Even the Grass (The Samizdat experiment poem #2)

It’s true, I’m going to be publishing a few of The Samizdat poems out of order. If you want to always get them in order along with occasional awesome broadsides of the poems designed by Jaime Questell, you can pledge the Patreon here for $1 a poem to support both political poetry and various charities.

As for this poem, it seems to grow more true as time goes on, as the White House becomes the Muddy Gray House, no longer emblematic of a shining city but instead a back room filled with cigar smoke. If the head of a government is insane, how can the body be anything but?

Even the Grass

And soon no one will call Stalin’s government anything but a government of insanity and treason.
~Aleksandr Solzhenitsyn, The Gulag Archipelago

Even the grass is tearing itself up by the roots.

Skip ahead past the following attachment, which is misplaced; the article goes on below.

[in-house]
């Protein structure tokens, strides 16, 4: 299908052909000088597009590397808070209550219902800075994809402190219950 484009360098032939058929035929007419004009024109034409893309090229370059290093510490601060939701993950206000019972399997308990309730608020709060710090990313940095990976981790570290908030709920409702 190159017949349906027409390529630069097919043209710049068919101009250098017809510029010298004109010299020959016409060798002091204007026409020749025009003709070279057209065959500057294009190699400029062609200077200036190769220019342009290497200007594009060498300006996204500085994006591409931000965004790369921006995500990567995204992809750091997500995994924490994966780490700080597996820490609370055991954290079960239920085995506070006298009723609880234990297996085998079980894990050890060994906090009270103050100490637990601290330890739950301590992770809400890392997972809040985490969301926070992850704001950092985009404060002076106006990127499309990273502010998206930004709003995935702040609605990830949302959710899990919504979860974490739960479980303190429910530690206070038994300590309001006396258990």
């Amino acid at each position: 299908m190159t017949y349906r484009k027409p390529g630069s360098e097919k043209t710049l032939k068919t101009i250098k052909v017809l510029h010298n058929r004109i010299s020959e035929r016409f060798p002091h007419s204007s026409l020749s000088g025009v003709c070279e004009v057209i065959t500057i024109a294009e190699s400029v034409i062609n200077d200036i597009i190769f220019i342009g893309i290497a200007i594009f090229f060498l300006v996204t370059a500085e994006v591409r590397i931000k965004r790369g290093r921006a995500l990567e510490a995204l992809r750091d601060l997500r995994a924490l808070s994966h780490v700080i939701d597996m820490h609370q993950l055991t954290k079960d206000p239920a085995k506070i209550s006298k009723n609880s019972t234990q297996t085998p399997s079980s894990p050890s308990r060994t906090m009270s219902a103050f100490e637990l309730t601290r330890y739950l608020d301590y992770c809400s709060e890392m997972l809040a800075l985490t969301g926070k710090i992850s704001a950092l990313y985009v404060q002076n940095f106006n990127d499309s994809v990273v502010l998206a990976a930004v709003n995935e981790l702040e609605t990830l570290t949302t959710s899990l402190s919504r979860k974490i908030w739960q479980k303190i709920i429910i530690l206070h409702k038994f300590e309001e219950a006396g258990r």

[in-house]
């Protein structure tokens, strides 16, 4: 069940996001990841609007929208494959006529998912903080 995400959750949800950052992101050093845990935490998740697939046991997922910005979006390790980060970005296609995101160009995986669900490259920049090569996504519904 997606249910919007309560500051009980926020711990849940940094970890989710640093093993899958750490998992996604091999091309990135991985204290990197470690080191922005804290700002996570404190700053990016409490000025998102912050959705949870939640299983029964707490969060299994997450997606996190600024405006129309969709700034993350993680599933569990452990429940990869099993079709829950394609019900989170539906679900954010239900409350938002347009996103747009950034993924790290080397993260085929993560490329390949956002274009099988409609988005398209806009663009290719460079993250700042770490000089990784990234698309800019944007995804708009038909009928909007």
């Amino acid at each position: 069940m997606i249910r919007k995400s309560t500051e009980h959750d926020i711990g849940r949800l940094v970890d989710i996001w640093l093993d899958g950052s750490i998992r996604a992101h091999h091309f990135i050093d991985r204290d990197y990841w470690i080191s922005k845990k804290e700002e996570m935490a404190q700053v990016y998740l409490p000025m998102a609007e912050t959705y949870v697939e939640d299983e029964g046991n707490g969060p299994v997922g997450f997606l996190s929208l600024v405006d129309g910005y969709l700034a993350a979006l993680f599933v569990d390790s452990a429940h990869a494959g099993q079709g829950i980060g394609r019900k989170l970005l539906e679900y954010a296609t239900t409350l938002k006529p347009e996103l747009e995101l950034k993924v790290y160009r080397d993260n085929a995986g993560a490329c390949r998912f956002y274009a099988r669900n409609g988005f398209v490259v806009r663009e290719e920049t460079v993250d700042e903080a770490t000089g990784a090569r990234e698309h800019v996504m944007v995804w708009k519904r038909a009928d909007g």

Even priests drag down prayers from the heavens.
Even our organs are organizing against us. If I remove

my lungs, I remove the need for clean air. This is the logic
I was born for. Some other people were born
but this is not their poem. They have no poems

or need for poems, the insurers tell me. Even the grass
needs taking care of. Even a dull mower gets the job done.
What are we left with? A denuded ground, a desert of dirt

a stiff rain washes into the river. Even the sun
is blind. Steeped in its gloried light, even the grass
stretches up like arms, grasping for as much

as the muscles and tendons will let them take.

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